I hear people misuse words all the time, and — true confession — I've been known to misuse a word or two myself.
But there are two words that seem to have more misuse than others: erstwhile and penultimate.
I noticed the "erstwhile" thing nearly a decade ago, when I was on the board of my homeowners' association. A resident got up to complain (note to HOA newcomers: people always complain, so don't get excited) about something and, in a voice dripping with sarcasm and a look of scorn on his face, referred to us sitting at the table trying to look pleasant as "our erstwhile board here."
"What-what?," as England's King George III was reputed to have said over and over in one of his lunatic phases. Had we been ousted without our knowledge?
So after the meeting, I asked the gentleman what he meant by that description, "erstwhile board.
See, "erstwhile" means "former" as in "my erstwhile friend."
"I was being sarcastic," the man said. He went on to say that the board members seemed to have such a high opinion of themselves that he was trying to take us down a notch with flowery language that would underscore how uppity we were.
"I think you meant 'esteemed' board, didn't you," I suggested helpfully. You know, the way senators call each other "my esteemed colleague" when they really mean "the dirty, low-down rat who voted against my pork barrel bill."
Since then, I've heard many other people use the word "erstwhile" when I'm sure they meant "esteemed," sometimes sincerely, sometimes sarcastically.
As for "penultimate," it isn't the pinnacle of the ultimate; it's the next-to-last item, as in "she reached her pinnacle in the penultimate song."
I won't even go into the time a man declined to help me drag my kayak onto the beach, saying he had "prostrate problems" (perhaps he was tired?) or the letter to the editor I once received from a woman who said that just because her new boyfriend had sexually molested her preteen daughter, he didn't deserve to be in a "penile institution" for the rest of his life.
Hey, lady, where else?
Master of language
Speaking of word mastery, the three-day festival celebrating the master of words, William Shakespeare, has been moved from its usual mid February date to April 18, 19 and 20 in downtown New Port Richey.
This was excellent news to those of us who shivered through A Midsummer Night's Dream two years ago, when temperatures dropped as the dew fell, making the audience members huddled under their blankets look like Claude Monet's Haystacks — or maybe a field full of oversized corn muffins.
That same kind of weather kept me and many others away last year, and had us cheering when the new dates were announced.
This year's play is a shortened version of Hamlet, one of the Bard's most popular and accessible works.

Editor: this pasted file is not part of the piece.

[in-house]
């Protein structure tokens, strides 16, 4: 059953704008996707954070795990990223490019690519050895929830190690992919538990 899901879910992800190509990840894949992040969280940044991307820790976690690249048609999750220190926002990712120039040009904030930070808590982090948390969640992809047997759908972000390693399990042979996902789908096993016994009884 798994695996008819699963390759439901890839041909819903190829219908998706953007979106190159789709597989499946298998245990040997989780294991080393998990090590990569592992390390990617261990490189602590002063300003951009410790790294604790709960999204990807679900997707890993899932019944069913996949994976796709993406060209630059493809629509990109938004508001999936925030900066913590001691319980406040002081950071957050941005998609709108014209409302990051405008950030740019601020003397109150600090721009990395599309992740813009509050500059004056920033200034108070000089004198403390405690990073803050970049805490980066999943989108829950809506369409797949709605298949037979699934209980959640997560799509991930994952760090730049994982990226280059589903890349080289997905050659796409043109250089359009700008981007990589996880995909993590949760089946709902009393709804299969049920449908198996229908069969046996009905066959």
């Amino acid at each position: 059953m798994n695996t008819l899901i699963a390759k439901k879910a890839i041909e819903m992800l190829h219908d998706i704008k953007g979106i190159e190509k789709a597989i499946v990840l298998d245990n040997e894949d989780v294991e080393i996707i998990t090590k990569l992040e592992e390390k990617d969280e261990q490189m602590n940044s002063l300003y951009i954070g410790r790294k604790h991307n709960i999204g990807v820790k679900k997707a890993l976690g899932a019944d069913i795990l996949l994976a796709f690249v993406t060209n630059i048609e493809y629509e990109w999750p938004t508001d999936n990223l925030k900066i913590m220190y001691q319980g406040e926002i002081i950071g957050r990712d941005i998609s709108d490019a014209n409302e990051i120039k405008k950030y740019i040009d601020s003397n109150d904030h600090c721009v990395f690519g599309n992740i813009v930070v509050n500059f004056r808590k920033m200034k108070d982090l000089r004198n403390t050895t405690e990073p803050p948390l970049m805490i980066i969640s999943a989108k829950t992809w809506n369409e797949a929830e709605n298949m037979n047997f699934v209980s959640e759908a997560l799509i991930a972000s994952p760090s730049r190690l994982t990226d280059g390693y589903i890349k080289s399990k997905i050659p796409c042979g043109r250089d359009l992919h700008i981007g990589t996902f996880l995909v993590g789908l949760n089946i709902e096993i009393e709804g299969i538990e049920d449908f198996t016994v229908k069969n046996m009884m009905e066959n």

There have been at least seven movie versions, including those with Laurence Olivier as Hamlet in 1948, another with folk and rock singer Marianne Faithfull (Mike Jagger's erstwhile girlfriend) as Ophelia in 1969, and still others with Mel Gibson, Kenneth Branagh and Ethan Hawke in the title role.
The director of this year's play is Angela Sarabia, an attorney in the State Attorney's office, whose extensive theater resume includes the role of Cleopatra in Antony and Cleopatra at a community theater in Jacksonville and the lead role in a student production of Night of The Living Dead while she was at the University of Florida.
The three-day Shakespeare by the River festival starts at 7 p.m. April 18 with a performance of Hamlet at Richey Suncoast Theatre for all us wimps who get the vapors in the night air, followed by outdoor performances in Sims Park at 2:30 and 7 p.m. on April 19. (Let's hope for sunshine and cool river breezes.)
There will be lots of activity April 19 in and around Sims Park besides the plays. Homosassa Springs Wildlife Park will do "Amazing Birds of Prey" from 10 a.m. to 2:30 p.m.; the colorfully costumed Society for Creative Anachronism will do sword fights during that same time; and across the street at Queen of Peace Hall, there will be a fine arts show from 10 a.m. to 5 p.m. and discussions of Shakespeare's sister based on Virginia Woolf's A Room of One's Own.
On April 20, the New Port Richey Library will show four BBC films in the "Shakey Film Fest." The New York Times called them "cutting edge productions" that are "deliciously far-fetched, yet faithful to the plays."
Midsummer Night's Dream, set in a theme resort, will be shown at noon. Taming of the Shrew, about a bad-tempered female politician who is chosen to lead her party, is at 2 p.m. The penultimate film is Macbeth, about an ambitious chef who decides to slice up his celebrity boss so he can run the restaurant to his liking, at 4 p.m. And at 6 p.m. is Much Ado About Nothing, which has two bickering broadcasters who drive their colleagues nuts, but are actually perfect mates.
As Prince Hamlet would say, "The play's the thing."